Authors: Hemant Rathi1 and George Papadopoulos2,3
- Skyward Analytics Pte. Ltd., Singapore
- Lucid Heath Consulting Pty. Ltd., Australia
- University of New South Wales, School of Medicine, Australia
Disclaimer: All opinions expressed in the article are personal
The discounting of costs and health outcomes has been an integral part of health economic evaluations. It is done to estimate the present value of all the potential costs and benefits that are to be accrued in the future. Typically, in an economic evaluation, the discount rates are applied to all the costs such as cost of drug, administration, monitoring and adverse events. Many of the national health technology assessment (HTA) bodies such as the National Institute for Health and Care Excellence (NICE) in UK, the Pharmaceutical Benefits Advisory Committee (PBAC) in Australia, and the Health Insurance and Review Assessment Service (HIRA) in South Korea recommend the use of discount rate in HTA submissions. The current discount rates applied in the UK, Australia and South Korea are 3.5%, 5% and 5%, respectively but all HTA bodies specify that sensitivity analysis around the discount rate should be conducted. In our systematic literature review, we identified that discount rates in the range of 3–10% have been used in economic evaluations conducted from an Indian perspective. A recent analysis, which appraised 2270 cost-effectiveness analyses, showed that the overall rate of adherence to discounting recommendations was 79%, and that country-specific adherence ranged from 28% in New Zealand to 87% in Belgium and the UK. The adherence rates in Australia and Canada were 73% and 66%, respectively.
We argue that the discount rate should be selectively applied to only those costs where the cost of resource is fixed, such as the cost of drug. Applying a discount rate potentially leads to the underestimation of costs in a situation where the cost of resource increases with time, for example cost of administration. The cost of resources, such as cost of nurse time or visit, general practitioner, or surgeons costs, increase with time. The trend across the countries states that healthcare inflation is at least as high or even higher than the overall national inflation rate. In such cases, we should not be adjusting the cost.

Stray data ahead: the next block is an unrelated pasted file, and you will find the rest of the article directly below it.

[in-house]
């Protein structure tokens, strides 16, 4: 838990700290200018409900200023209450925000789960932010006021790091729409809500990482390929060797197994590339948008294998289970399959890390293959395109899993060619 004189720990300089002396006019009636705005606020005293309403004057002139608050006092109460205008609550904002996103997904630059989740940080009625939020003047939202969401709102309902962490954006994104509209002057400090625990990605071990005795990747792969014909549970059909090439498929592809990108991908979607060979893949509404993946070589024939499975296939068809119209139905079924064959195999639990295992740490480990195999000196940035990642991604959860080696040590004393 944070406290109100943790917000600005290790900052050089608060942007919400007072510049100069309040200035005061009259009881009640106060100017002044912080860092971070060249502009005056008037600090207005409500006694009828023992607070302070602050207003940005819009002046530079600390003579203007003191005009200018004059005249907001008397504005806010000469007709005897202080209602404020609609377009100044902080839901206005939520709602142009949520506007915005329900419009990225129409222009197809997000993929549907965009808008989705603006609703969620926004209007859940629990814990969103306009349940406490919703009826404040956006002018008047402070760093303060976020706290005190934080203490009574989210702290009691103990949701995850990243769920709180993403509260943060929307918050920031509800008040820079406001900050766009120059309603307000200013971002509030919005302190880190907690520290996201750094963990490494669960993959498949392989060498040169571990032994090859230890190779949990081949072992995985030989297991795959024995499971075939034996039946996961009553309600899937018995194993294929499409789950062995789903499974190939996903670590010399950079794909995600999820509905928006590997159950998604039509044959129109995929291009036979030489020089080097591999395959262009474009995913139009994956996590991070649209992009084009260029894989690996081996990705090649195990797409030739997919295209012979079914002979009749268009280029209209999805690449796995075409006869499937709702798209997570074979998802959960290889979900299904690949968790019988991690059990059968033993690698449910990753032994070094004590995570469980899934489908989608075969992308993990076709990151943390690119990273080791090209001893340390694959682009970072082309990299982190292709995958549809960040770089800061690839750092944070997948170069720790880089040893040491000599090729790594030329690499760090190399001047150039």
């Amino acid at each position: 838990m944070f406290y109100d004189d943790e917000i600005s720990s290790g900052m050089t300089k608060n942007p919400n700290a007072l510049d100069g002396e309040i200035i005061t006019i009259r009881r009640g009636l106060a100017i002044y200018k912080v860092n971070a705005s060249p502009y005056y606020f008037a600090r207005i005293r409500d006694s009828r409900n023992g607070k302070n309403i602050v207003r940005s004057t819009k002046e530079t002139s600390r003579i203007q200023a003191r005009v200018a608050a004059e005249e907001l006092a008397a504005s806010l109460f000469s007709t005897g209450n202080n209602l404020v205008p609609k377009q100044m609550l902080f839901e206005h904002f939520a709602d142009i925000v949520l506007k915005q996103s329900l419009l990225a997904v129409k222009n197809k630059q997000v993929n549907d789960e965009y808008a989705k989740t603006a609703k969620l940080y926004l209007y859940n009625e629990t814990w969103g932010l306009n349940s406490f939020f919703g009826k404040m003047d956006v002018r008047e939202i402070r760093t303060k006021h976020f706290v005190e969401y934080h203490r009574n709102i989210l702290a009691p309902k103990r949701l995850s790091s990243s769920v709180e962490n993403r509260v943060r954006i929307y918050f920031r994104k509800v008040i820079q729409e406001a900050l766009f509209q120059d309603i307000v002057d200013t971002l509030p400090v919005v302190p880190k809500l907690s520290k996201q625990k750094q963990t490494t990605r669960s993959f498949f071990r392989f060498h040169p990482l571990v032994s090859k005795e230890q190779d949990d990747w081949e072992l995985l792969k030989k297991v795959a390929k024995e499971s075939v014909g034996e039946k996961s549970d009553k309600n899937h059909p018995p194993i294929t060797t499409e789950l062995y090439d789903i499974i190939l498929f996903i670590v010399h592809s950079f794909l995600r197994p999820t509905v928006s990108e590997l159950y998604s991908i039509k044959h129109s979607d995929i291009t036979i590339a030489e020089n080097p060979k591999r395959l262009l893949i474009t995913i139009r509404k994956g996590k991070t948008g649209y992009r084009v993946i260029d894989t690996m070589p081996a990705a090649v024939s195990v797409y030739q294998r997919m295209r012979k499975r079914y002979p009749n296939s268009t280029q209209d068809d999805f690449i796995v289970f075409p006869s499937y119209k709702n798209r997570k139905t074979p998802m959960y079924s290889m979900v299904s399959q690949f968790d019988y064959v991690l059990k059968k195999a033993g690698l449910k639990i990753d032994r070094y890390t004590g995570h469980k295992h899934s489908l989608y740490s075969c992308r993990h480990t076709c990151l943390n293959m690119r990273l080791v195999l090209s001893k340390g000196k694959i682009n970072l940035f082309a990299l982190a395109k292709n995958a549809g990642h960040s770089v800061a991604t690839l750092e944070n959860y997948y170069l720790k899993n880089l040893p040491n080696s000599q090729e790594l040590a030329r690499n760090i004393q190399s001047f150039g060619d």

In addition, although potentially controversial, we argue that the discount rates should not be applied to the health outcomes at all because the value of life itself is independent of the concept of inflation. Although the monetary resource use saved is compounded (and therefore discounted) with time by keeping money in stocks or bonds, the same cannot be said for health outcomes. There should be no reason why a year of additional life now would be different from a year of additional life of 5, 10 or 20 years from the present.
Impact on health economic evaluations/HTA submissions:
Based on our proposed methods for discounting, we anticipate the economic evaluation results to vary in the following way. For new innovative medicines or devices, which offer a superior clinical efficacy as compared to the current intervention, the quality-adjusted life year (QALY) gains are likely to be higher, which may lead to an increase in the economically justifiable price (EJP) of the medicine or device. For medicines or devices that require a higher use of personnel because of complicated methods of administration or subsequent need of intense monitoring, such drugs would be adversely affected because the overall cost for such drugs would increase, leading to a lower EJP.
More importantly, we believe that our proposed method would provide a more accurate reflection of the true costs that are likely to be incurred in the future while incentivizing innovation and promoting products with superior clinical efficacy.
For more information about health economic evaluations or to discuss how Lucid Health Consulting can assist your organisation, please contact George Papadopoulos, Director of Lucid Health Consulting on email: email@example.com or phone: + 61 435 934 394.
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About the Author: George Papadopoulos.
George Papadopoulos, Partner and Director at Lucid Health Consulting. George is a Health Economist, Pricing and Reimbursement and Strategic Market Access Expert with over 25 years in the healthcare industry in both Australia and USA. An experienced key speaker and commentator, his current leadership roles include chairman of ARCS Australia and Adjunct Senior Lecturer at UNSW, Pharmaceutical Medicine.